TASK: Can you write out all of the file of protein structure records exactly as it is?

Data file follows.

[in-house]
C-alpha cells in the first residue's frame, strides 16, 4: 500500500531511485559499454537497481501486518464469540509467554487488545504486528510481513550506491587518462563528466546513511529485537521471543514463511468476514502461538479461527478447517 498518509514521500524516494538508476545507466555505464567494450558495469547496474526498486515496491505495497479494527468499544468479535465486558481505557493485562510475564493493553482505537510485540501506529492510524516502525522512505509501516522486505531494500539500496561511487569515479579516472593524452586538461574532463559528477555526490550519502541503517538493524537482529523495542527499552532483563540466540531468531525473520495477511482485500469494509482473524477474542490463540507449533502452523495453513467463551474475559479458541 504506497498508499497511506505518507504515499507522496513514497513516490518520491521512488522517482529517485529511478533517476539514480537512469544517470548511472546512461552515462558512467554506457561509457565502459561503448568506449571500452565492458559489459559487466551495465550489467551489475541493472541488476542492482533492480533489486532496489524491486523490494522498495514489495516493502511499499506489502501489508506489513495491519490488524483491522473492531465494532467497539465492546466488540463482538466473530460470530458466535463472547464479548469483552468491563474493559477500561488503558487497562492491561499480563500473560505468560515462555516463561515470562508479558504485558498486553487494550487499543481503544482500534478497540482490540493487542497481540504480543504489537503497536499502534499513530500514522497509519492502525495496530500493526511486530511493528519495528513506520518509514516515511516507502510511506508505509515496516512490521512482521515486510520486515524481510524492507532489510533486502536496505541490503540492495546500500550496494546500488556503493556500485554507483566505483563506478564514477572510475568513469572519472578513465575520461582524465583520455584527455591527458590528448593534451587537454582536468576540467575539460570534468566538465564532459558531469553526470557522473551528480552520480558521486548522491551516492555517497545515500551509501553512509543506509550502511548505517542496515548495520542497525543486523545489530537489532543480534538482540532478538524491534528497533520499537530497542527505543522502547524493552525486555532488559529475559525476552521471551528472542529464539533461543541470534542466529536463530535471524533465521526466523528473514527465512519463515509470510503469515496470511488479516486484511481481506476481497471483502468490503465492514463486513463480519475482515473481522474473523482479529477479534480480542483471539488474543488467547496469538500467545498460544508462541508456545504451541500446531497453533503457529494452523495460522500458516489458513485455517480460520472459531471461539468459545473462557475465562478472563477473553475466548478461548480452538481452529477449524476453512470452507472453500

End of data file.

[in-house]
C-alpha cells in the first residue's frame, strides 16, 4: 500500500531511485559499454537497481501486518464469540509467554487488545504486528510481513550506491587518462563528466546513511529485537521471543514463511468476514502461538479461527478447517 498518509514521500524516494538508476545507466555505464567494450558495469547496474526498486515496491505495497479494527468499544468479535465486558481505557493485562510475564493493553482505537510485540501506529492510524516502525522512505509501516522486505531494500539500496561511487569515479579516472593524452586538461574532463559528477555526490550519502541503517538493524537482529523495542527499552532483563540466540531468531525473520495477511482485500469494509482473524477474542490463540507449533502452523495453513467463551474475559479458541 504506497498508499497511506505518507504515499507522496513514497513516490518520491521512488522517482529517485529511478533517476539514480537512469544517470548511472546512461552515462558512467554506457561509457565502459561503448568506449571500452565492458559489459559487466551495465550489467551489475541493472541488476542492482533492480533489486532496489524491486523490494522498495514489495516493502511499499506489502501489508506489513495491519490488524483491522473492531465494532467497539465492546466488540463482538466473530460470530458466535463472547464479548469483552468491563474493559477500561488503558487497562492491561499480563500473560505468560515462555516463561515470562508479558504485558498486553487494550487499543481503544482500534478497540482490540493487542497481540504480543504489537503497536499502534499513530500514522497509519492502525495496530500493526511486530511493528519495528513506520518509514516515511516507502510511506508505509515496516512490521512482521515486510520486515524481510524492507532489510533486502536496505541490503540492495546500500550496494546500488556503493556500485554507483566505483563506478564514477572510475568513469572519472578513465575520461582524465583520455584527455591527458590528448593534451587537454582536468576540467575539460570534468566538465564532459558531469553526470557522473551528480552520480558521486548522491551516492555517497545515500551509501553512509543506509550502511548505517542496515548495520542497525543486523545489530537489532543480534538482540532478538524491534528497533520499537530497542527505543522502547524493552525486555532488559529475559525476552521471551528472542529464539533461543541470534542466529536463530535471524533465521526466523528473514527465512519463515509470510503469515496470511488479516486484511481481506476481497471483502468490503465492514463486513463480519475482515473481522474473523482479529477479534480480542483471539488474543488467547496469538500467545498460544508462541508456545504451541500446531497453533503457529494452523495460522500458516489458513485455517480460520472459531471461539468459545473462557475465562478472563477473553475466548478461548480452538481452529477449524476453512470452507472453500